• The Chocolate Chip Cookie was invented in 1930 at the Toll House Restaurant in Whitman.
  • Folk hero Johnny Appleseed (real name John Chapman, 1775-1845) was an American pioneer and official hero of Massachusetts for his planting of apple trees from New England to the Ohio River Valley.

FAMOUS BAY STATERS: Presidents John Adams, John Quincy Adams, John F. Kennedy, George H.W. Bush – Samuel Adams (founding father) – Susan B. Anthony, Lucy Stone (suffragists) – Clara Barton ( American Red Cross founder) – Johnny Appleseed (folk hero) – E.E. Cummings, Emily Dickinson, Ralph Waldo Emerson (poets) – Benjamin Franklin (statesman, scientist) – John Hancock (statesman) – Paul Revere ( Revolutionary War hero) – Eli Whitney (inventor cotton gin) – Norman Rockwell (artist) – Theodore “Dr. Seuss” Geisel (illustrator, author) – Nathaniel Hawthorne, Edgar Allan Poe, Henry David Thoreau (authors) – Bette Davis, Matt Damon, Jack Lemmon, Mark Wahlberg (actors) – Barbara Walters (TV journalist) – Al Davis, Howie Long (football) – James Taylor (singer).


Englishman John Cabot sighted the coast of Massachusetts in 1498. In 1605, Samuel de Champlain charted maps of the New England coastline. John Smith sailed up the coast of Massachusetts in 1614. Pilgrims, seeking religious freedom, founded Plymouth Colony in 1620. After that first winter of severe hardship and death, thanks to the aid of the local Indian tribes, the Pilgrims flourished and celebrated the first Thanksgiving in 1621.

One of the 13 original colonies, Massachusetts became a leader in the resistance to British oppression with (among many other events) the 1770 Boston Massacre, the 1773 Boston Tea Party, and organization of the Minute Men. During the Revolution, Massachusetts was a center for the rebellion and establishment of the United States Constitution.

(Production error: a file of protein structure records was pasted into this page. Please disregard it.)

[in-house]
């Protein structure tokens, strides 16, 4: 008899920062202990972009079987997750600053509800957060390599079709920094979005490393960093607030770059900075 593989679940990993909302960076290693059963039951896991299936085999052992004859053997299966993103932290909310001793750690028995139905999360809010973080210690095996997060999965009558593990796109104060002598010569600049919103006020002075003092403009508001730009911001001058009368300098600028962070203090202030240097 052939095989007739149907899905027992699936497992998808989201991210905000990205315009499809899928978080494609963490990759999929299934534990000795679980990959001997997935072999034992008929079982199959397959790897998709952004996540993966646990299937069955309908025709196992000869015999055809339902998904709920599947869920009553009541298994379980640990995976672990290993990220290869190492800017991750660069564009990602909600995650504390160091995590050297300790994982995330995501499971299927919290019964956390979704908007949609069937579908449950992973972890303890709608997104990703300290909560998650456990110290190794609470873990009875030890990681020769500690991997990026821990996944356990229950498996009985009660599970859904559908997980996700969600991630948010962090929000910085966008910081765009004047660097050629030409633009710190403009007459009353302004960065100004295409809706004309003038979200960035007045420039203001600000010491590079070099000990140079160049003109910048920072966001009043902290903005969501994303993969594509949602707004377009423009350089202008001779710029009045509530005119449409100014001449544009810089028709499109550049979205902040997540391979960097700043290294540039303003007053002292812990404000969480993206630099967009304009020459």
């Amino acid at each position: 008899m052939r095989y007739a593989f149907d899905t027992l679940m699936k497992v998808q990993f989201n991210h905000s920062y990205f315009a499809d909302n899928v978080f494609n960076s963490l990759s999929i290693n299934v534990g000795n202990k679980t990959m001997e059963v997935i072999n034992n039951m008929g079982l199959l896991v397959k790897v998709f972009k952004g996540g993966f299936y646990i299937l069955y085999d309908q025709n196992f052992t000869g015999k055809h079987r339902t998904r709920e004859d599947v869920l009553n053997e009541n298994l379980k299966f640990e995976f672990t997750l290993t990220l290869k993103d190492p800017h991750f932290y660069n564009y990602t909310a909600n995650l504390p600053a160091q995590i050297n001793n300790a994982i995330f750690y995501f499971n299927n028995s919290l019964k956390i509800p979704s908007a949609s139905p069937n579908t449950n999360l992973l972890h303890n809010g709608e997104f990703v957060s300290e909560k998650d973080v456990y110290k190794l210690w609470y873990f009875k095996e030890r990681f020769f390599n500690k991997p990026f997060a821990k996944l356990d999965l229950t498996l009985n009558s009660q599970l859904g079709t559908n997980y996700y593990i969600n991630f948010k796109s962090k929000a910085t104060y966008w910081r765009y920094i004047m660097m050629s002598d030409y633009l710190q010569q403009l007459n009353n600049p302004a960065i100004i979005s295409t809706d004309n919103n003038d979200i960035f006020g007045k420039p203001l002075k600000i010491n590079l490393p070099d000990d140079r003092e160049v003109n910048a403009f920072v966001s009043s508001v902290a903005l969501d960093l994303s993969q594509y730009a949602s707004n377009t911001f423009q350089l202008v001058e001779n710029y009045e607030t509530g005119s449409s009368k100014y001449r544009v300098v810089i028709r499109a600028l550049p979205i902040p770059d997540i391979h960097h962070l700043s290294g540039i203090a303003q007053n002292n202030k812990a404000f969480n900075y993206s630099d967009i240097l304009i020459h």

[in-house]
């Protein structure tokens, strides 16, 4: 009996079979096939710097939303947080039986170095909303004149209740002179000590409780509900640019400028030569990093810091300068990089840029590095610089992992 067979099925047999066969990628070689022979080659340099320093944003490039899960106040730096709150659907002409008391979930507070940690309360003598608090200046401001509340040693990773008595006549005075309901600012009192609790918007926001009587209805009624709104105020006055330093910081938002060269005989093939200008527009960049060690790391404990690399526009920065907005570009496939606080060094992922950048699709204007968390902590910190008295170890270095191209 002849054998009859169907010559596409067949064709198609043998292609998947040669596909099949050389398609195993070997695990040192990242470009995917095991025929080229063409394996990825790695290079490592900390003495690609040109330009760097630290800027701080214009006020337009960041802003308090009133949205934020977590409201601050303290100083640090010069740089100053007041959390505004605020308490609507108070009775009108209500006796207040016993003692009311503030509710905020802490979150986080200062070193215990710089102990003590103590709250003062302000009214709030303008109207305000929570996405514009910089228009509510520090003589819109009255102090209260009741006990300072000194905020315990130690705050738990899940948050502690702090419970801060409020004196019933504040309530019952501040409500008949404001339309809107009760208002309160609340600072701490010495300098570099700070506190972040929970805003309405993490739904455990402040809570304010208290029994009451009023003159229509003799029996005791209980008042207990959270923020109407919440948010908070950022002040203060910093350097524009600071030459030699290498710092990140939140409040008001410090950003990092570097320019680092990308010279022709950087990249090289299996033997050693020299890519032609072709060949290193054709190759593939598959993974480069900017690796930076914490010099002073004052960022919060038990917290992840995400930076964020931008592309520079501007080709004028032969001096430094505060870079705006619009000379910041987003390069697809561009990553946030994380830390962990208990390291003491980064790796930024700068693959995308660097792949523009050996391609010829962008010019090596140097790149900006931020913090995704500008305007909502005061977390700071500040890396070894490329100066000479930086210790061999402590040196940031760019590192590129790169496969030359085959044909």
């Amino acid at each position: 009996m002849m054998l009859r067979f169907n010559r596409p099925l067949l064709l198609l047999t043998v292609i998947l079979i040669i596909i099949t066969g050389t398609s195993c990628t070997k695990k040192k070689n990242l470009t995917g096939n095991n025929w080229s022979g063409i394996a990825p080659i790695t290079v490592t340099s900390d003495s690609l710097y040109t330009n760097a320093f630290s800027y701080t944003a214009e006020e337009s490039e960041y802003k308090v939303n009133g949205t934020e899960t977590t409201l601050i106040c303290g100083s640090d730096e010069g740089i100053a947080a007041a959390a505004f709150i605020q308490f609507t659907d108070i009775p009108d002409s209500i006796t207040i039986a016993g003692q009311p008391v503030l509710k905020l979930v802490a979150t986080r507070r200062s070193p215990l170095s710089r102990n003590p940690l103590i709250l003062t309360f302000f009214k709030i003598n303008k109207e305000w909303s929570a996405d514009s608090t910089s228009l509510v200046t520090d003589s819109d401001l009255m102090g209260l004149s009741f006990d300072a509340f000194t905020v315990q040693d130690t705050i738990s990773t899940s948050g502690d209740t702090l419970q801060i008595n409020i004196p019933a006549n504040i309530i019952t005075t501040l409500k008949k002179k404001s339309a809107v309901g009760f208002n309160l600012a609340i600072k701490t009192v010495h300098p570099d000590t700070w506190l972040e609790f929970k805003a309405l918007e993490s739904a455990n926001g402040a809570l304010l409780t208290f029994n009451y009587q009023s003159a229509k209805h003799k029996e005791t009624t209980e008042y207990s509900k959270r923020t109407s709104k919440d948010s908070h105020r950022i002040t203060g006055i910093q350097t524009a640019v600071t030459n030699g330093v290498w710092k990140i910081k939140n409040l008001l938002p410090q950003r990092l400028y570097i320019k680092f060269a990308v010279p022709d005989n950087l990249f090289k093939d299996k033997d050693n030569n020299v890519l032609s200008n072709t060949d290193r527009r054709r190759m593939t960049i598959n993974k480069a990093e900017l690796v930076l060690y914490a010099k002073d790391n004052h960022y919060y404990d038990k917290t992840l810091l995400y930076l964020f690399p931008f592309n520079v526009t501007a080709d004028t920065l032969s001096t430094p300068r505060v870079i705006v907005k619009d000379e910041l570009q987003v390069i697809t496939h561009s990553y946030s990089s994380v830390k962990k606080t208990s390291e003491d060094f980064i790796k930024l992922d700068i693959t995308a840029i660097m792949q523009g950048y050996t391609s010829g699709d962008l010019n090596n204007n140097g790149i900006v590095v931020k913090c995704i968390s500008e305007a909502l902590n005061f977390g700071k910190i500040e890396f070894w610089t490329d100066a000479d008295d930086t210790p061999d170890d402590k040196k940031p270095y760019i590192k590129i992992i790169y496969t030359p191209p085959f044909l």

British colonist John Smith named the colony Massachusetts for the indigenous Massachusett tribe. The name possibly derives from a Wôpanâak word muswachasut meaning “near the great hill” or “at the range of hills” in reference to the Blue Hills. Another possibility is that the name derived from a Wampanoag tribe site named Moswetuset Hummock (meaning “hill shaped like an arrowhead”) near Quincy where Plymouth Colony commander Myles Standish and Indian Squanto met with Wampanoag Chief Chickatawbut in 1621.


Abbreviation — MS
Capital — Jackson
Statehood — December 10, 1817
State Motto — “By valor and arms”
State Nickname — Magnolia State
State Bird — Mockingbird
State Flower — Magnolia


  • This is my birth state! I was born in Pascagoula and my paternal family roots run very deep in the Deep South.
  • The Mississippi River is the largest in the nation and the chief waterway. Its nickname is Old Man River.
  • In 1902 while on a hunting expedition in Sharkey County, President Theodore (Teddy) Roosevelt refused to shoot an exhausted and possibly lame bear. News of this spread across the country, and a New York merchant capitalized on this publicity by creating a stuffed bear called “Teddy’s Bear.”
  • Mississippi is the world’s leading producer of pond-raised catfish (approx. 70% of the nation’s supply comes from Mississippi). Belzoni is the Catfish Capital of the World.
  • Mississippi is the nation’s second leading producer of cotton. Greenwood is known as the Cotton Capital of the World.
  • The Mississippi Gulf Coast, from Biloxi to Henderson Point, is the largest and longest man-made beach in the world.
  • The Mississippi Delta is the birthplace of the Blues, which preceded the birth of Jazz, the only other original American art form.
  • On April 25, 1866, women in Columbus decorated the graves of Confederate and Union soldiers in Friendship Cemetery. This gesture became known as Decoration Day, the beginning of what we observe as Memorial Day.
  • In 1894, Coca-Cola was first bottled by Joseph A. Biedenharn in Vicksburg.